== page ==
After three hours of debate, and a vote of 25-14, the Kansas Senate approved an expansion of the state’s Medicaid program under the federal Affordable Care Act on Tuesday. The legislation would expand state health coverage to thousands of low-income adults.
The House approved the plan in February by an 81-44 vote. The bill now goes to Governor Sam Brownback who could veto it.
A bipartisan group of 25 senators voted for the bill. All 13 “no” votes were cast by Republicans concerned about the cost of expansion and opposed to covering low-income, non-disabled adults.
A Brownback spokesperson reaffirmed the governor’s opposition to expansion in tweets during the debate but did not say whether he would veto it.
In a statement released minutes after the vote, Alliance for a Healthy Kansas Director David Jordan urged the governor to “join with the overwhelming bipartisan majorities” that approved the measure in the Kansas House and Senate by signing the bill. Alliance for a Healthy Kansas is a coalition of health care providers and other organizations who support expansion.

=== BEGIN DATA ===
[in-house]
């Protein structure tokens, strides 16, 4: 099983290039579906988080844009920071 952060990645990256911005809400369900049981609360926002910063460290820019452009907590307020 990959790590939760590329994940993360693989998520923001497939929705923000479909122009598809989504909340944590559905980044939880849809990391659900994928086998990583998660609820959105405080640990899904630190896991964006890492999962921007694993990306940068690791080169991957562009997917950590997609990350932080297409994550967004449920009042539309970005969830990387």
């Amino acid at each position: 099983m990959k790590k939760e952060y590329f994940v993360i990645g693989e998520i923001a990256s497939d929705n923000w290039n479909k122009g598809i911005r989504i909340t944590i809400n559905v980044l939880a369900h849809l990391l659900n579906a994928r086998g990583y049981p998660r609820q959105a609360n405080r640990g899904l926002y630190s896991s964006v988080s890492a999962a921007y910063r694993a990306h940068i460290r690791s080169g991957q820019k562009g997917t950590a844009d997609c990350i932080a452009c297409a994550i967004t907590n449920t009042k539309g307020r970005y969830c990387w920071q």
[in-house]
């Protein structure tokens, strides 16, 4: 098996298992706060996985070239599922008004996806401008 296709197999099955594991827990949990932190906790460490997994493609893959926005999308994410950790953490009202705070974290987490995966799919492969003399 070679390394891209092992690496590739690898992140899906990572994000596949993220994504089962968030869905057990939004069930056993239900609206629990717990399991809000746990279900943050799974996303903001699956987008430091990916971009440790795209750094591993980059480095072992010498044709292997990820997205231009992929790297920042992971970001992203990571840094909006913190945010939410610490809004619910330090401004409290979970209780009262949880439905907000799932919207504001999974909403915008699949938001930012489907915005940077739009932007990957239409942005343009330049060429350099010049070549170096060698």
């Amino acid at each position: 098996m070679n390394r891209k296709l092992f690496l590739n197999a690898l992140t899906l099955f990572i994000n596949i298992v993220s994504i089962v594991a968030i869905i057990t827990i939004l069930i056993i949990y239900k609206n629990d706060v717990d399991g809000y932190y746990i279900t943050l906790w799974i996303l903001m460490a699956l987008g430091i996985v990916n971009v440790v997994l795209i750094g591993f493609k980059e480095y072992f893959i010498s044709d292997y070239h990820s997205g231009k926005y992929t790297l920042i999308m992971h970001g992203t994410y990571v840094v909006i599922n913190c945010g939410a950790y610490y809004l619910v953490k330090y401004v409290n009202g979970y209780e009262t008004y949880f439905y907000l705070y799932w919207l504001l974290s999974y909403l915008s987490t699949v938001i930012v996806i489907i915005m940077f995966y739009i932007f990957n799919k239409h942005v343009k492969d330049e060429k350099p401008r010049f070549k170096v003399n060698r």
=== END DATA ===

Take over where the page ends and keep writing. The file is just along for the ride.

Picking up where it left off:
If Brownback does veto the measure, supporters would need three more votes in the House and two in the Senate to override him. House Minority Leader Jim Ward, a Wichita Democrat, is optimistic that supporters could round up the necessary votes.
As long as the ACA remains in place, the federal government is obligated to cover no less than 90 percent of the cost of expansion. To date, 31 states and the District of Columbia have expanded their Medicaid programs. Kansas and Missouri are among 19 states that have so far rejected expansion.